Four-year degree not required
There is a widely held belief that the only way to find a worthwhile career is to earn a Bachelor’s degree. That simply isn’t true. There are growing opportunities for individuals with training in healthcare, business, technology and other fields for which career training, but not four years of college, is needed.
According to the U.S. Bureau of Labor Statistics, the fastest-growing occupational field today is as a home health aid. Employment numbers in this field are expected to increase by 56 percent between now and 2014, employing 350,000 Americans. The best way to prepare for this in-demand career is with training from a career school, not a four-year degree from a university.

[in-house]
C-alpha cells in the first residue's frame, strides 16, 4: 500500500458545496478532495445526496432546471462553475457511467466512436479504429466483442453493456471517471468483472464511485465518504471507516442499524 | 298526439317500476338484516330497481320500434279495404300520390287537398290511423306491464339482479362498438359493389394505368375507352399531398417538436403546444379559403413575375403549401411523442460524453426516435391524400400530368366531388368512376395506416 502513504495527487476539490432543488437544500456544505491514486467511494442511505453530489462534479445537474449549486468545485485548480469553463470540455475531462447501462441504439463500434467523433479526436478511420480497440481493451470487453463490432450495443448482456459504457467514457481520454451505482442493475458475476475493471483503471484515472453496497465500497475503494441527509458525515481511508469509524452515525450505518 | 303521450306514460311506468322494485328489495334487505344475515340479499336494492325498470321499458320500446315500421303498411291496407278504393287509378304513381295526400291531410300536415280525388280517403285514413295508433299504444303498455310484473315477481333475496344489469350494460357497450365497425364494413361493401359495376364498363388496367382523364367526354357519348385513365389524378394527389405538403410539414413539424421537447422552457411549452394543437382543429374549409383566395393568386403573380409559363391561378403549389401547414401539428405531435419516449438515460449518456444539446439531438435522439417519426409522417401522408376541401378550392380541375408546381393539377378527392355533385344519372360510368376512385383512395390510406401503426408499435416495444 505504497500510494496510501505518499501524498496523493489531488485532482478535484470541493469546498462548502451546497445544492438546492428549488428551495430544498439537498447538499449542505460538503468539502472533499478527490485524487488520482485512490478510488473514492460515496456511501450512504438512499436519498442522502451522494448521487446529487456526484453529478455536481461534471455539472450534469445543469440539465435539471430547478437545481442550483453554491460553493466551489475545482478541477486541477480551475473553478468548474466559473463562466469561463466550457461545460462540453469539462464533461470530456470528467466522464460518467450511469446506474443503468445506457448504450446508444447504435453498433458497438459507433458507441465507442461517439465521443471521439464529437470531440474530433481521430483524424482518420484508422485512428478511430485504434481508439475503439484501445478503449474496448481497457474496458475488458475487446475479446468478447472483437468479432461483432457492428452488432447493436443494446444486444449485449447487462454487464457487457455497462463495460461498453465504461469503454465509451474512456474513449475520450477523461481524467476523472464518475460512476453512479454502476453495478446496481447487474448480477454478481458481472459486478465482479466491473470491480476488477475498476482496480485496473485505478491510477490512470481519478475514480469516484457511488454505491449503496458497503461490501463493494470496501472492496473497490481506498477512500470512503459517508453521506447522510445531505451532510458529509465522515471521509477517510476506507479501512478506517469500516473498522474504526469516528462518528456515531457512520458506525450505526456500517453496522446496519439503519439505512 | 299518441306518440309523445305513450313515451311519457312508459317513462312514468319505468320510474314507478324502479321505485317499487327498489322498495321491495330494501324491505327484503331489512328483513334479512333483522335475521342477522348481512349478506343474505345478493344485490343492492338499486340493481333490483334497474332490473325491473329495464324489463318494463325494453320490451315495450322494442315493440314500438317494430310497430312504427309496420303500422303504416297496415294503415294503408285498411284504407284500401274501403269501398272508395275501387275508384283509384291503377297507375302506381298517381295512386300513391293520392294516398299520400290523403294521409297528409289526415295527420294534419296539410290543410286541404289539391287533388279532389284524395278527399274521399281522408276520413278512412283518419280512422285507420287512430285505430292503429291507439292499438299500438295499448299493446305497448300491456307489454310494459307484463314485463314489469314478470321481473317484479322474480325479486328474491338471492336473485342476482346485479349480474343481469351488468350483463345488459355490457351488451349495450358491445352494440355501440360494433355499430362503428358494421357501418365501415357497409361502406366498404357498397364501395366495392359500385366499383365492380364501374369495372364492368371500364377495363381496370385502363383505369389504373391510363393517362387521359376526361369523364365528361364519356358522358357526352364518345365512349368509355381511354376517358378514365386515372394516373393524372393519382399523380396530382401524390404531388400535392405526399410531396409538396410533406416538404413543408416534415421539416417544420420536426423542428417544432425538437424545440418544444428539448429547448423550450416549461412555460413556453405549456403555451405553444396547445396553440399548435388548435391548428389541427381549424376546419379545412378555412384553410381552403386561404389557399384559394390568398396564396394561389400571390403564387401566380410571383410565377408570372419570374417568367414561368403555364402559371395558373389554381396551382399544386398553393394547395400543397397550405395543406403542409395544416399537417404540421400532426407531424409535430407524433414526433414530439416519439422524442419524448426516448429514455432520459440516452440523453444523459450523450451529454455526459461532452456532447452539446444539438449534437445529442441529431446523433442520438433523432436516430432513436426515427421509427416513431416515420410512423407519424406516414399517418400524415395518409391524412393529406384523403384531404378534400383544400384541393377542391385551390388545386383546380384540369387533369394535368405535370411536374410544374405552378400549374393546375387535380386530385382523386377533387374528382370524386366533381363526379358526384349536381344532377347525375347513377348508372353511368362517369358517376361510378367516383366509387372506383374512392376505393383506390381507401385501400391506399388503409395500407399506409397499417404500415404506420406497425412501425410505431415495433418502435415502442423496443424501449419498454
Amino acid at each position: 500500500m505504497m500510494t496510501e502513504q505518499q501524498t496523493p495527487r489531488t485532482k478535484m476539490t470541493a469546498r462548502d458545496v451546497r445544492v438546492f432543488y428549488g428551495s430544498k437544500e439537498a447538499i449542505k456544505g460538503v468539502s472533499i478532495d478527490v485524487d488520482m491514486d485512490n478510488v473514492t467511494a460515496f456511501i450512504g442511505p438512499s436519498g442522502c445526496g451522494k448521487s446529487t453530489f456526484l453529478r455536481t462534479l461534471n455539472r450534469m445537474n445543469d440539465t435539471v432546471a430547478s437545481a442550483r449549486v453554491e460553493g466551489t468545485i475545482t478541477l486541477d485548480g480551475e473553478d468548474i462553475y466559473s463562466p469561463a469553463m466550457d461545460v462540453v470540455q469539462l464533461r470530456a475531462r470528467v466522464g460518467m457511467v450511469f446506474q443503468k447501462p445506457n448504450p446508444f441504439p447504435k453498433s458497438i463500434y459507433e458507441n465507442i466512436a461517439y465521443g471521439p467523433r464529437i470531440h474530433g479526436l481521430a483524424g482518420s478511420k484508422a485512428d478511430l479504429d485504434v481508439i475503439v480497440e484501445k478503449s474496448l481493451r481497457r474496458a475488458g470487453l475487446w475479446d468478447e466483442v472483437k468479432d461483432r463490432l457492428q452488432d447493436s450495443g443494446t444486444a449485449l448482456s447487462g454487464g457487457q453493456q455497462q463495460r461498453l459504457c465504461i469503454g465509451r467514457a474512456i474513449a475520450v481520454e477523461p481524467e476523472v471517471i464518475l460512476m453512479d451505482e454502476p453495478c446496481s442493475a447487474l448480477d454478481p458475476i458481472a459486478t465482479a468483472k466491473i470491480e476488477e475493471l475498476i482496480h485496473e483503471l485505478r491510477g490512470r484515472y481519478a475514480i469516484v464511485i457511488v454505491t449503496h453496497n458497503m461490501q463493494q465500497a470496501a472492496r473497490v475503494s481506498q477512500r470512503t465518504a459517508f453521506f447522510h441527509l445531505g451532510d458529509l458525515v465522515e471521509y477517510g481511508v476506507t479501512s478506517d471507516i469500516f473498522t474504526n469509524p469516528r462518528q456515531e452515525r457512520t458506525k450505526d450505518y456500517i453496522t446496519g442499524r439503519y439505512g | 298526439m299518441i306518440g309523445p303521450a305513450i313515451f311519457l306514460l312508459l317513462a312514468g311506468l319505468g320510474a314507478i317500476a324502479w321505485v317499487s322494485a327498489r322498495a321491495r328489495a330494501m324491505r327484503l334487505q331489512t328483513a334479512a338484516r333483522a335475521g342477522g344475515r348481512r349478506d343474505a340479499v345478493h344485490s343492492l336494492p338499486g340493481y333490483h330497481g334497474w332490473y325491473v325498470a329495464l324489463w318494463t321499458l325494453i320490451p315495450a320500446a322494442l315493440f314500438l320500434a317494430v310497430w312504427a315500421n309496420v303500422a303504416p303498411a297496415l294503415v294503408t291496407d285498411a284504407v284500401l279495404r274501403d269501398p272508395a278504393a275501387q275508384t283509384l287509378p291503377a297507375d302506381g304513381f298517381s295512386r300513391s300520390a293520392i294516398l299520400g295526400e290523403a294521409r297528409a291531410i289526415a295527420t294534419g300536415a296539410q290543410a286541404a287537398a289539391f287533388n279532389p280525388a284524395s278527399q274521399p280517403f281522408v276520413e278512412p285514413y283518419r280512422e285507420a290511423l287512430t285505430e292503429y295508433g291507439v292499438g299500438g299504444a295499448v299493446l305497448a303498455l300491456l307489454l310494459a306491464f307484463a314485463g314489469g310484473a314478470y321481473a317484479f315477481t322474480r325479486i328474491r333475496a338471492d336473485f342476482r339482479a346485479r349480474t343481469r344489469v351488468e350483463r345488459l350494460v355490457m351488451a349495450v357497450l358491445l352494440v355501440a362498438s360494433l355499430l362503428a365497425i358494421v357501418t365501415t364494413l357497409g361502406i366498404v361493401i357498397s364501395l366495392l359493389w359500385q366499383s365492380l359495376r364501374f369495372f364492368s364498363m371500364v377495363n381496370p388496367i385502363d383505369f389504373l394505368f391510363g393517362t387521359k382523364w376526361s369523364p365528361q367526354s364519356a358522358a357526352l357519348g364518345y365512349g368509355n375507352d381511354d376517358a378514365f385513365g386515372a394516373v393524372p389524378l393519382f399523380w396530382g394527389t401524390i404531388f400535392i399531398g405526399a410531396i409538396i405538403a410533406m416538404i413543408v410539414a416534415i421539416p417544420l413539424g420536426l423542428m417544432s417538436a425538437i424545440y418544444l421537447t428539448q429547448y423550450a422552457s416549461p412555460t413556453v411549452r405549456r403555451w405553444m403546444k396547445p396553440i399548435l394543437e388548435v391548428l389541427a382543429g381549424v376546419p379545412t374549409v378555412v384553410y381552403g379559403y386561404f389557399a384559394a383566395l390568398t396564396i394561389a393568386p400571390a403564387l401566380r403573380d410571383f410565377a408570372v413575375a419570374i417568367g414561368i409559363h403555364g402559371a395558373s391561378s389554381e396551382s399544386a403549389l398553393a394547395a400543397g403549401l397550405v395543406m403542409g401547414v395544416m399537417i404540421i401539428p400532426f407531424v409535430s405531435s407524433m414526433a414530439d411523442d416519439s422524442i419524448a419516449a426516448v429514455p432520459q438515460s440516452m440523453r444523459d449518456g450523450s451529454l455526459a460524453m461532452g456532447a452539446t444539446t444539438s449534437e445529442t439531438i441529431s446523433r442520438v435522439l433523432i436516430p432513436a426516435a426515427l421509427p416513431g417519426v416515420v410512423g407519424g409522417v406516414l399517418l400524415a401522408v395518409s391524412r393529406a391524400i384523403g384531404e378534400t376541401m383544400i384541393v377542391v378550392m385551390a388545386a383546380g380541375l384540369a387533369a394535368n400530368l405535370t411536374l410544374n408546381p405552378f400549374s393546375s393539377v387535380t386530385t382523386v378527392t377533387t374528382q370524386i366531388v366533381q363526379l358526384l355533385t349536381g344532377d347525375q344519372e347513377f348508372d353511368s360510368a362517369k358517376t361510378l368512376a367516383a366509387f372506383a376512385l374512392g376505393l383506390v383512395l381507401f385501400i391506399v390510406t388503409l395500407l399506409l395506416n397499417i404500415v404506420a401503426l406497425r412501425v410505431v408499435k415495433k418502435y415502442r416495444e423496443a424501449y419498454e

The rest of the national top ten fastest-growing fields include:
In fact, 50 percent of the 30 fastest-growing occupations listed by the Bureau of Labor Statistics only require short-term training, making career colleges the most significant source of postsecondary education in the U.S. today. Due to the high workplace demand for these fields, it’s no wonder the career college industry is experiencing remarkable growth.
Kenneth Gray, an education professor at Penn State, cites a study in which 43 percent of people with Bachelor’s degrees found themselves 18 months after graduation in jobs that didn’t require a four-year degree. He also noted between 20 and 30 percent of college graduates eventually enroll at technical schools to pick up the skills required for high-skill/high-wage jobs.
A postsecondary education is necessary for those who want a good job, but a traditional college education is no longer the only way to get it. The education offered by career colleges has proven a desirable alternative for today’s students and tomorrow’s workforce.
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